One of the most important ways to engage in the United for Patient Safety campaign and Patient Safety Awareness week is to engage in discussion with other health care professionals about issues concerning patient safety. Through our discussion forum, you can join the conversation, share your own experiences and expertise, and learn about tips and resources from others. Your voice matters in helping to keep patients safe and free from harm. Join in the conversation, but you must accept and abide to the discussion forum rules.
This discussion forum is for health care professionals and stakeholders only. Health care consumers or others are encouraged to participate in the Share Matters Most Important to You and the Share a Memorial and Honor Someone.
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Sharing this editorial from the February issue of BMJ Quality & Safety, http://qualitysafety.bmj.com/content/26/2/85.long
Hello! My name is Jessica and I was wondering if others would be willing to share what kinds of activities their facility does in honor of Patient Safety Week. Thank you!
First-person story of a medical student's learning experience, http://www.philly.com/philly/blogs/healthcare/How-the-victim-of-a-medical-error-learned-to-face-his-own-mistake.html
This op-ed in the Boston Globe details the long journey to give patient access to their medical records, http://www.bostonglobe.com/ideas/2017/01/07/patient-power-through-records/ejve99vDO4ADXvG5NHsJ0O/story.html
Tips from Consumer Reports, courstesy of the Boston Globe, http://www.bostonglobe.com/business/2016/12/30/tips-for-avoiding-hospital-infections/yhvzVNNKSEkiz4HNuQ5N4O/story.html?event=event25
From the Boston Globe: "A powerful Senate committee wants all hospitals to explicitly ban surgeons from overseeing two simultaneous operations, weighing in on a controversy that... spurred a national debate on patient safety."
Central-line associated bloodstream infections (CLABSI) are deadly, costly, and largely preventable. Read the article, http://www.consumerreports.org/hospital-safety/hospital-acquired-infections-zero-tolerance/
"Take Care to Give Care" is the theme of this year's National Family Caregiver month. Visit the Caregiver Action Network for information about being a caregiver. http://caregiveraction.org/national-family-caregivers-month-theme/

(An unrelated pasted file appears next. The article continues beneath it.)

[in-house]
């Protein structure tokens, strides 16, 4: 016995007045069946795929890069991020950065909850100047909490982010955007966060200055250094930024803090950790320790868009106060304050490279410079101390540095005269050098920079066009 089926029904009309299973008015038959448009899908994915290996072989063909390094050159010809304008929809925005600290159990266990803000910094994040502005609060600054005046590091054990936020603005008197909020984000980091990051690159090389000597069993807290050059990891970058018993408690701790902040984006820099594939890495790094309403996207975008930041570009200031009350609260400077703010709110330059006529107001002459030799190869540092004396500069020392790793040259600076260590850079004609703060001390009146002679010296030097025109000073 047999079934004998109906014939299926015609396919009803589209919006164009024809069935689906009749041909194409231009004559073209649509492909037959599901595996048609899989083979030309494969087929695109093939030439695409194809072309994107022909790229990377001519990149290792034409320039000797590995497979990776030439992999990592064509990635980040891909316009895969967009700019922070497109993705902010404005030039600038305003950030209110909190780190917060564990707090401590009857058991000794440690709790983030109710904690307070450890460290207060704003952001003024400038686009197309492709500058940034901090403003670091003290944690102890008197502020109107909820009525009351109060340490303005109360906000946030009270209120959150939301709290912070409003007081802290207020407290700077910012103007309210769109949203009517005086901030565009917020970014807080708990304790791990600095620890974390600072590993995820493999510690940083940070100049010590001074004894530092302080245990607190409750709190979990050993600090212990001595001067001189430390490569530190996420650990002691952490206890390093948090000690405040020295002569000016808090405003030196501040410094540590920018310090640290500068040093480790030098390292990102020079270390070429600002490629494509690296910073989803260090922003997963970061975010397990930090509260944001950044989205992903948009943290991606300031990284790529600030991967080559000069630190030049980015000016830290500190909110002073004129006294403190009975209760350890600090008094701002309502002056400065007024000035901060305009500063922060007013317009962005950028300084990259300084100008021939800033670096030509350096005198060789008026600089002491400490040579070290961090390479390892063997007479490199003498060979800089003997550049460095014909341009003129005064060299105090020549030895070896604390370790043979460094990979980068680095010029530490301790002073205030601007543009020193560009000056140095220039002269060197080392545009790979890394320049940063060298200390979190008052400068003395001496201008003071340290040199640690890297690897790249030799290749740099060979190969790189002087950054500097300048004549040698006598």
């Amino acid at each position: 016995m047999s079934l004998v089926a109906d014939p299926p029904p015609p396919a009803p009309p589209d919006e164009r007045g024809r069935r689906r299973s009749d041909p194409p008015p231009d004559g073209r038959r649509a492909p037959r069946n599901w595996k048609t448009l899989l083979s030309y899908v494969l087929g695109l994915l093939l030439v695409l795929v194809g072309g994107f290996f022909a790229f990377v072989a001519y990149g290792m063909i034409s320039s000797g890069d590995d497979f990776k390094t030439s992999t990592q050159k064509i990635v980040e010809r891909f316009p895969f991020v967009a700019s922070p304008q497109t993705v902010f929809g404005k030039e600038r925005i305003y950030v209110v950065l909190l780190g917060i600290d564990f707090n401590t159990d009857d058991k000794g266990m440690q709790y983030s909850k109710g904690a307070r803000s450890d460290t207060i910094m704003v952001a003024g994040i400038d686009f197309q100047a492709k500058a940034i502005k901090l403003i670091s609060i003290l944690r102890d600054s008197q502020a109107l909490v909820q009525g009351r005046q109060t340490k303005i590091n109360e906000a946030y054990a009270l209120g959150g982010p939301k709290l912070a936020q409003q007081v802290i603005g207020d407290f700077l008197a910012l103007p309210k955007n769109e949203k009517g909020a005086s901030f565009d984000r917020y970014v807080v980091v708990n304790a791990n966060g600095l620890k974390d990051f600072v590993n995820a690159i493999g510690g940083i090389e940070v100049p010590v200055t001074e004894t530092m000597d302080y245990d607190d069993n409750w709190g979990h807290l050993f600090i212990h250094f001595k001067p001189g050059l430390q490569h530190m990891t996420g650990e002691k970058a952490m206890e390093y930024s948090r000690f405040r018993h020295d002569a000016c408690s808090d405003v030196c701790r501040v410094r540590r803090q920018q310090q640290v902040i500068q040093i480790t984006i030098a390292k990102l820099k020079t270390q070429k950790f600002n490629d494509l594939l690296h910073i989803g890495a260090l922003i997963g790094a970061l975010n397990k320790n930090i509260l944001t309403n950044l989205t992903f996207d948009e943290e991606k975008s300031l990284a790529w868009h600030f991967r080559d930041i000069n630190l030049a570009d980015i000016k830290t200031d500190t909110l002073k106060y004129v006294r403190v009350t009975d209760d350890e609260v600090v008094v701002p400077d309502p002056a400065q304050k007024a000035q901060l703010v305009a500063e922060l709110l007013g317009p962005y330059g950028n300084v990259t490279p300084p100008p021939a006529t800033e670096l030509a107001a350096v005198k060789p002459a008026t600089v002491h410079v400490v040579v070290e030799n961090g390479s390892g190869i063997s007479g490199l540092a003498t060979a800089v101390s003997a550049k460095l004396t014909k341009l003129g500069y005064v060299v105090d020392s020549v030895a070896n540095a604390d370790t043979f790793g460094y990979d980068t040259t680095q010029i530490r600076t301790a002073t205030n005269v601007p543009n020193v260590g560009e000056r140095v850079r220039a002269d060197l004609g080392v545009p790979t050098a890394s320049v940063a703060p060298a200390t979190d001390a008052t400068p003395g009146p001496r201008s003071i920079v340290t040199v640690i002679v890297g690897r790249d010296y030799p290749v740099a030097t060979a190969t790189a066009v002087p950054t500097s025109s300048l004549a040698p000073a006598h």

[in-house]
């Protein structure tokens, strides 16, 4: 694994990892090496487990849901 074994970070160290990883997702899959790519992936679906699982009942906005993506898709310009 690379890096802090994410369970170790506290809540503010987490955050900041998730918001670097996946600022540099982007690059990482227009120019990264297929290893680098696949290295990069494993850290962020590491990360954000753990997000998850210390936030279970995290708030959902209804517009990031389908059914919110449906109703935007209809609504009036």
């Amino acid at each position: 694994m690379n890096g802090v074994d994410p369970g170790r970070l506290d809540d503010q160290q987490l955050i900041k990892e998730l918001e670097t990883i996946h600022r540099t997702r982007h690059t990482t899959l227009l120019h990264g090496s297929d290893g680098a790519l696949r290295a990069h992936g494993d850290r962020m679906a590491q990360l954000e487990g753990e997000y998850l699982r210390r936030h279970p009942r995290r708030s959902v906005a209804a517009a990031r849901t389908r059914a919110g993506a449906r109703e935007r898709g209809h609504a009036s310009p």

New research from the ONC shows that providers can better detect prescribing errors through strong patient engagement and education, ultimately improving medication safety. Read the story from Patient Engagement HIT, http://patientengagementhit.com/news/how-patient-engagement-education-can-improve-medication-safety
Brian Boyle was in a near-fatal car accident as a young man. Read his thoughts on how to better communication and compassion can improve health care, http://www.kevinmd.com/blog/2016/11/patients-advice-improve-health-care-experience.html
Do you think you know all about the safe use of antibiotics? Take this quiz from the Centers for Disease Control and Prevention in advance of Get Smart About Antibiotics Weeks, http://www.cdc.gov/getsmart/community/about/quiz.html
According to the Up, Up, and Away Campaign, pills and candy can look, smell, and even taste alike. If you cannot tell the difference, your kid's can't either. Read more, https://americansecuritytoday.com/halloween-alert-keep-meds-sight-avoid-candy-confusion/
View this video for consumers presented by the American Society of Health-System Pharmacists, https://youtu.be/152dfgadI7U
Consumers can find a wealth of information about how to protect themselves from infection on the APIC website for consumers, http://www.apic.org/For-Consumers/Patient-safety-resources
From the Association for Professionals in Infection Control:
Arlington, Va, September 29, 2016 – Despite the fact that influenza leads to more hospitalizations and deaths among children than any other vaccine-preventable disease, parents frequently decline vaccinating their children against influenza because they don’t perceive the need, according to a new case-control study published in the October issue of the American Journal of Infection Control, the official publication of the Association for Professionals in Infection Control and Epidemiology (APIC).
The AARP magazine recently interviewed health experts to provide these tips. View the slide show, http://www.aarp.org/health/conditions-treatments/info-2016/hospital-medical-mistakes-photos.html#slide1
The Consumer Partnership for eHealth (CPeH) is urging the Centers for Medicare & Medicaid Services (CMS) to maintain robust objectives and measures that promote health information access and exchange between patients and eligible hospitals. Read the press release, http://www.nationalpartnership.org/news-room/press-releases/leading-consumer-patient-labor-groups-urge-cms-to-maintain-robust-consumer-ehealth-requirements.html
We recently asked members of the American Society of Professionals in Patient Safety to tell us "What does patient safety mean to you? You can read what some of them had to say on the P.S. Blog, http://npsf.site-ym.com/blogpost/1158873/255297/What-Does-Patient-Safety-Mean-to-You. If you'd like to share your thoughts, respond to this post or visit to blog to respond.
The Centers for Disease Control and Prevention is urging patients affected by sepsis to share their stories on social media. Use #ThinkSepsis across social media to share your personal sepsis story. Tell how sepsis has impacted you or your family, and remind your friends and loved ones to#ThinkSepsis. Visit the CDC at http://www.cdc.gov/sepsis/.
Great resource from the Agency for Healthcare Research and Quality, http://archive.ahrq.gov/patients-consumers/care-planning/errors/20tips/index.html